(a) Horsefall v. Davy, i Surk. 169. (<) Thornton v. Adams. 5 M. & S. 38.
Of the Remedies for Tenants against landlords.
Section I. Of the Action.
Section I. Of the Action of Replevin.
THE action of replevin is founded upon, and is the regular way of contesting the validity of, a distress: being a re-delivery of the pledge, or thing taken in distress, to the owner, by the sheriff or his deputy; upon the owner giving security to try the right of the distress, and to restore it, if the right be adjudged against him: after which the distrainer may keep it till tender made of sufficient amends, but must then re-deliver it to the owner (a).
In this writ or action, both the plaintiff and defendant are called actors; the plaintiff suing for damages, and the defendant or avowant to have a return of the goods or cattle (b).
Replevin is an action founded on the right, and different from trespass, or detinue: and it is now held, that as no lands can be recovered in this action, it cannot, with any propriety, be considered as a real action, though the title of lands may incidentally come in ques
(a) 3 BU Com. 147. (4) Bac. Abr. tit. Replevin, Jtc. (A.)
tion; as it may do in an action of trespass or even debt, which are actions merely personal (a).
In our account of this action, we shall endeavour to confine our notice of it as it regards distress for rent, or cattle damage feasant; the services of copyholders, &c. being without the scope of our consideration.
Who may have Replevin.—This remedy may be said to be of common right: for if a man by his deed grant a rent with a clause of distress, and grant further that the party shall keep the goods distrained against gages and pledges, until the rent be paid, yet shall the sheriff replevy the goods distrained; for it is against the nature of such a distress to be irreplevisable, and by such an invention the current of replevins would be overthrown to the hindrance of the commonwealth; and therefore it was disallowed by the whole Court, and awarded that the defendant should gage deliverance [that is, engage to deliver the distress to the owner on his pledging to try the distrainer's right thereto) or else go to prison (b).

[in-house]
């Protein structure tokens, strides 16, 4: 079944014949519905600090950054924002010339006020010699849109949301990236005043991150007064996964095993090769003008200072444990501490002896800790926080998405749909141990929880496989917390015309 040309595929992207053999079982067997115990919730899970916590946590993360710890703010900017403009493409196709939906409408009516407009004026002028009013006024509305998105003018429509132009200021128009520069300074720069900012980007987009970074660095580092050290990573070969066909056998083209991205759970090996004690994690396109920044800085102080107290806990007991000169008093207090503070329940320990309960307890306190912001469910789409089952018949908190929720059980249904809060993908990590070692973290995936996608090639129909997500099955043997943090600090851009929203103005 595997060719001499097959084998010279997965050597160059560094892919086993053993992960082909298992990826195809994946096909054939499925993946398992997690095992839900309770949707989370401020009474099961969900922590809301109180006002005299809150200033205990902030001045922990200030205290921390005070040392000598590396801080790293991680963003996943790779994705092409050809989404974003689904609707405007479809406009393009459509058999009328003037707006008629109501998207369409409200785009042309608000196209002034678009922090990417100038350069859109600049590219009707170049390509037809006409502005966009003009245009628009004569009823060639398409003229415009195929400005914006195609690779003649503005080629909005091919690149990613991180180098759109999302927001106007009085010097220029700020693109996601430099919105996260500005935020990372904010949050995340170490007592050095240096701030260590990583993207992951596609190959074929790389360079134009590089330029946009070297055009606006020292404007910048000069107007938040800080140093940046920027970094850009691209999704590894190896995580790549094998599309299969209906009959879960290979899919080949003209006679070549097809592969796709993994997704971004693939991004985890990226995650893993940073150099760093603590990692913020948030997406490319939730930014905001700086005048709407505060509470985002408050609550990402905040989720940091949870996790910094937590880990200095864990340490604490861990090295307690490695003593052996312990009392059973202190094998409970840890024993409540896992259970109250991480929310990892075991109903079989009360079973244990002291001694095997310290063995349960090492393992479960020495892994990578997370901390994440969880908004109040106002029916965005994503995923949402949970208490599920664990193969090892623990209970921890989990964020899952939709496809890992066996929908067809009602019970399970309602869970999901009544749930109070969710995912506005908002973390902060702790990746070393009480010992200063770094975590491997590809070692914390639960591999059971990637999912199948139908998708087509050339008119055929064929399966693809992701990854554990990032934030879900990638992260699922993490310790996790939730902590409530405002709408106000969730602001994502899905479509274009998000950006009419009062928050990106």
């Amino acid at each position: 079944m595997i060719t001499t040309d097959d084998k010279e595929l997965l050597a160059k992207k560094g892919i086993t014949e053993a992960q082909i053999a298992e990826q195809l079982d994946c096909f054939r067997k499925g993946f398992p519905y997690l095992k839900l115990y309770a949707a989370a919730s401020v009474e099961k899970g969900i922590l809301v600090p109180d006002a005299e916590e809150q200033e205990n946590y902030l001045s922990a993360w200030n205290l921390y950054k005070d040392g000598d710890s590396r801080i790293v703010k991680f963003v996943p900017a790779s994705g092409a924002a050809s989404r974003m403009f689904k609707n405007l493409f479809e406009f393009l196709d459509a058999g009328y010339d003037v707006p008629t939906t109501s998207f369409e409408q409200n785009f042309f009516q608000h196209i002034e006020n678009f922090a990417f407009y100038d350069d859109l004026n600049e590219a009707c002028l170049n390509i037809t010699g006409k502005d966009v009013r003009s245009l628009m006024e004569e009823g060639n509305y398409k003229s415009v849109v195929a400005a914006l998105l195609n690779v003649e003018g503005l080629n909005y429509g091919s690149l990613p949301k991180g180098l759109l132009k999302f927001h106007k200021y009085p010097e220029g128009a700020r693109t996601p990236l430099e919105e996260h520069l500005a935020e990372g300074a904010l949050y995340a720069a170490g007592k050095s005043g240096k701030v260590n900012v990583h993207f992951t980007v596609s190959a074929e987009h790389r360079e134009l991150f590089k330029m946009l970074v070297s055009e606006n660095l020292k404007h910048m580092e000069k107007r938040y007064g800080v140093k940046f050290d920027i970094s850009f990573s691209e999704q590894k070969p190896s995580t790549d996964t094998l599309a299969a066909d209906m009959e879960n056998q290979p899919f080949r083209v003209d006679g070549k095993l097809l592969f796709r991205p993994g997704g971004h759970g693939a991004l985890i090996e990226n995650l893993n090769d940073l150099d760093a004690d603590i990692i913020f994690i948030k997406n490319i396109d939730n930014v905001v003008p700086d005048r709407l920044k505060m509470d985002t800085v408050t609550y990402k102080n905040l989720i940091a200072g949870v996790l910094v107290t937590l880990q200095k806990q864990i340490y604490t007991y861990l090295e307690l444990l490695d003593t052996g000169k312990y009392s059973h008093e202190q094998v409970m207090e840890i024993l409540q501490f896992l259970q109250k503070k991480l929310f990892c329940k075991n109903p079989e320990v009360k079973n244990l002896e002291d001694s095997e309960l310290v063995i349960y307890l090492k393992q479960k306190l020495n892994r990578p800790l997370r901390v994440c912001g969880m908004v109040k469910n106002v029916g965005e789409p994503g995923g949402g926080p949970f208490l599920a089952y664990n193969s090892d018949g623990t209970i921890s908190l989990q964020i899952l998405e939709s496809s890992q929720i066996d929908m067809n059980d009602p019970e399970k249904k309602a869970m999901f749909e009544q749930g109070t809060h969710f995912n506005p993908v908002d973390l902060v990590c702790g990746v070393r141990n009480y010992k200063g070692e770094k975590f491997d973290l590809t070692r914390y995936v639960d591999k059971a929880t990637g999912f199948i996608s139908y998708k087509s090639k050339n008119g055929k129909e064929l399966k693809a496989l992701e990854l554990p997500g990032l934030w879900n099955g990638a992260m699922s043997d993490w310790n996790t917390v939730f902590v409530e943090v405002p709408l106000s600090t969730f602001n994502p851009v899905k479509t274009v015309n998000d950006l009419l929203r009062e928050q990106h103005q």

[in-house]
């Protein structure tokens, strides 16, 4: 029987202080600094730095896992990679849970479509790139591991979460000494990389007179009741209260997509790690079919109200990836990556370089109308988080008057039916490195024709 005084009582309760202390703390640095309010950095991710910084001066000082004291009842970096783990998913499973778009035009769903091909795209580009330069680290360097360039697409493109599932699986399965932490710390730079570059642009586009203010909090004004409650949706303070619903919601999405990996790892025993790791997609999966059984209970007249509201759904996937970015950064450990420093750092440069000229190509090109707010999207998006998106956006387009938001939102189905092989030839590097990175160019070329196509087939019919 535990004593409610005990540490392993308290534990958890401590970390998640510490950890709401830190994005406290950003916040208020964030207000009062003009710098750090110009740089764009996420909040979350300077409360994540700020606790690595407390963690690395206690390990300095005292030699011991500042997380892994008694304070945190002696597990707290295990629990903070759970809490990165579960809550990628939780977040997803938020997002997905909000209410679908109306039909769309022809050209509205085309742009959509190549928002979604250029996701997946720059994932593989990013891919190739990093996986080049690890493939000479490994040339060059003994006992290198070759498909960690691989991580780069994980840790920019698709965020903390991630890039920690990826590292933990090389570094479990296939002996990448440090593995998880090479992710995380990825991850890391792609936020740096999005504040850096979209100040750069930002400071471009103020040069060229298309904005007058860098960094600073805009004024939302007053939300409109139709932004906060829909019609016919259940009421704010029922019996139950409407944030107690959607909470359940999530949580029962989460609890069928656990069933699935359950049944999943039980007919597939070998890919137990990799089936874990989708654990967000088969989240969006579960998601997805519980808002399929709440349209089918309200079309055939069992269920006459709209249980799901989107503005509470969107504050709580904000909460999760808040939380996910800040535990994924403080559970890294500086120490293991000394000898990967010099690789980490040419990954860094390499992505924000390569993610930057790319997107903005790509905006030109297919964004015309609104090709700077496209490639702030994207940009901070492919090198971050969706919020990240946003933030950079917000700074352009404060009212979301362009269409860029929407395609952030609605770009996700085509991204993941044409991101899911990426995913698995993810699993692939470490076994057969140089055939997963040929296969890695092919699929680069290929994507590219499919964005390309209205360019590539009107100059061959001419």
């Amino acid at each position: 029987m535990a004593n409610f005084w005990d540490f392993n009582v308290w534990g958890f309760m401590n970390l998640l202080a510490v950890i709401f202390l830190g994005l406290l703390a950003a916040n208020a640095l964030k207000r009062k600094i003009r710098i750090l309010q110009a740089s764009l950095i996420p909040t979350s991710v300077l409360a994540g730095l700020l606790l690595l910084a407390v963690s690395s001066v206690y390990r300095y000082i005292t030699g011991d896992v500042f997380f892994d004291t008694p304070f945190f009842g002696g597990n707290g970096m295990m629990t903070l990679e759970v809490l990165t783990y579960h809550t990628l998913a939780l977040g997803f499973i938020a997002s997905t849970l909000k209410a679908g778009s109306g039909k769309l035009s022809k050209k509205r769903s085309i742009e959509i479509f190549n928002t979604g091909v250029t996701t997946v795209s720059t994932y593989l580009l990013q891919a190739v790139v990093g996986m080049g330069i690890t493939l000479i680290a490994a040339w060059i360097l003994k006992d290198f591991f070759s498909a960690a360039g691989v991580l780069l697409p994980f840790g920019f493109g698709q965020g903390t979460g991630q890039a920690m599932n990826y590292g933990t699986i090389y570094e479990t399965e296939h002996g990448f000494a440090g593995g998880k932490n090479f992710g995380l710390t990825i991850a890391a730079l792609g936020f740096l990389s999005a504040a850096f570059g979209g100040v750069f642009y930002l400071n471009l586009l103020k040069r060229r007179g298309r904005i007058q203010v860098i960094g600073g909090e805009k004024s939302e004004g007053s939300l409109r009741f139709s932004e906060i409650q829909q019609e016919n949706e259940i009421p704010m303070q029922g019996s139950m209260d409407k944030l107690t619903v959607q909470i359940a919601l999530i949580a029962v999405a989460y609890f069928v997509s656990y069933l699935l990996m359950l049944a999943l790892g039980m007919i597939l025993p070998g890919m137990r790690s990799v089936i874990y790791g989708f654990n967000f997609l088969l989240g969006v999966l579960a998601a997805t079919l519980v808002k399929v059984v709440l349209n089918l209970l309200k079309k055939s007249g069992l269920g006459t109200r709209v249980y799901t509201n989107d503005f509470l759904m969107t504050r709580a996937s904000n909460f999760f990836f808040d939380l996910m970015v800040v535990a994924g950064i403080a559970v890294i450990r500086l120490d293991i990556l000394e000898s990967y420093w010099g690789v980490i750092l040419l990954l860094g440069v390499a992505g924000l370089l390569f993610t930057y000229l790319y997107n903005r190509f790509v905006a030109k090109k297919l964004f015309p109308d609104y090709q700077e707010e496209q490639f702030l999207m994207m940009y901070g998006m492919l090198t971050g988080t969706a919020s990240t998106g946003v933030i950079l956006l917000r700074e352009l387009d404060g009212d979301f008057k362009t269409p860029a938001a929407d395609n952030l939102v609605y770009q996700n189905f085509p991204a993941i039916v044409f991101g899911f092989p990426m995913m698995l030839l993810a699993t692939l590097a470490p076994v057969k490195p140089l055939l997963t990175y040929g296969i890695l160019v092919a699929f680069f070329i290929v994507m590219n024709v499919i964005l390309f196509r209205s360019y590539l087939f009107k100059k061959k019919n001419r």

It is a general rule that the plaintiff ought to have the property of the goods in him at the time of the taking: but there are two kinds of properties: a general property, which every absolute owner hath, and a special property, as goods pledged or taken to manure his lands, or the like, and of either of these replevin lies (b).
An executor may have a replevin for goods taken in the lifetime of his testator (r).
So, if the cattle or other goods of a feme sole be taken and she afterwards intermarry, the husband alone may have replevin: and if they join, judgment will not be arrested after verdict, because the Court will presume them jointly interested (as they may be if a distress be taken of goods of which a man and woman were joint-tenants, and afterwards intermarry); the avowry admitting the property to be in the manner it is laid.—But in replevying goods which a wife holds as executrix, this action cannot be brought by either of them singly, but they must be joined (d).